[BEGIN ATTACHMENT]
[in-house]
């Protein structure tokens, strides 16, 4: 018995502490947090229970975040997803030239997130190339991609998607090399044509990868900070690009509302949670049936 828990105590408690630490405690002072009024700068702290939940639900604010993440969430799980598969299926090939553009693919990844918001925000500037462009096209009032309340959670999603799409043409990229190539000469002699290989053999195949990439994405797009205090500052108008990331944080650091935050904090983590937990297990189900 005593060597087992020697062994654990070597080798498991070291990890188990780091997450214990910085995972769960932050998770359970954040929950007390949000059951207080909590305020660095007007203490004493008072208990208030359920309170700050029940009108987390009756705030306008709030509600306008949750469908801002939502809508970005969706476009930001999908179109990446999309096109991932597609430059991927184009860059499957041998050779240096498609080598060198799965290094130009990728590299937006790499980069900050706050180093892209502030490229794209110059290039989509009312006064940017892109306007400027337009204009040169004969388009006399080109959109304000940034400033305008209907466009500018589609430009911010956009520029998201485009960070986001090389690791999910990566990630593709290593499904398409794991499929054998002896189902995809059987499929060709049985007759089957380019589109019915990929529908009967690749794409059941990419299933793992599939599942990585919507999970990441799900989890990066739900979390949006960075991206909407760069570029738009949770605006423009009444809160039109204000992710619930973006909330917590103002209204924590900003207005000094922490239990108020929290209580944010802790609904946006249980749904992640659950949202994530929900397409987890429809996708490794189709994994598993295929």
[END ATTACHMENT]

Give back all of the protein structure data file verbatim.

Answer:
[in-house]
């Protein structure tokens, strides 16, 4: 018995502490947090229970975040997803030239997130190339991609998607090399044509990868900070690009509302949670049936 828990105590408690630490405690002072009024700068702290939940639900604010993440969430799980598969299926090939553009693919990844918001925000500037462009096209009032309340959670999603799409043409990229190539000469002699290989053999195949990439994405797009205090500052108008990331944080650091935050904090983590937990297990189900 005593060597087992020697062994654990070597080798498991070291990890188990780091997450214990910085995972769960932050998770359970954040929950007390949000059951207080909590305020660095007007203490004493008072208990208030359920309170700050029940009108987390009756705030306008709030509600306008949750469908801002939502809508970005969706476009930001999908179109990446999309096109991932597609430059991927184009860059499957041998050779240096498609080598060198799965290094130009990728590299937006790499980069900050706050180093892209502030490229794209110059290039989509009312006064940017892109306007400027337009204009040169004969388009006399080109959109304000940034400033305008209907466009500018589609430009911010956009520029998201485009960070986001090389690791999910990566990630593709290593499904398409794991499929054998002896189902995809059987499929060709049985007759089957380019589109019915990929529908009967690749794409059941990419299933793992599939599942990585919507999970990441799900989890990066739900979390949006960075991206909407760069570029738009949770605006423009009444809160039109204000992710619930973006909330917590103002209204924590900003207005000094922490239990108020929290209580944010802790609904946006249980749904992640659950949202994530929900397409987890429809996708490794189709994994598993295929």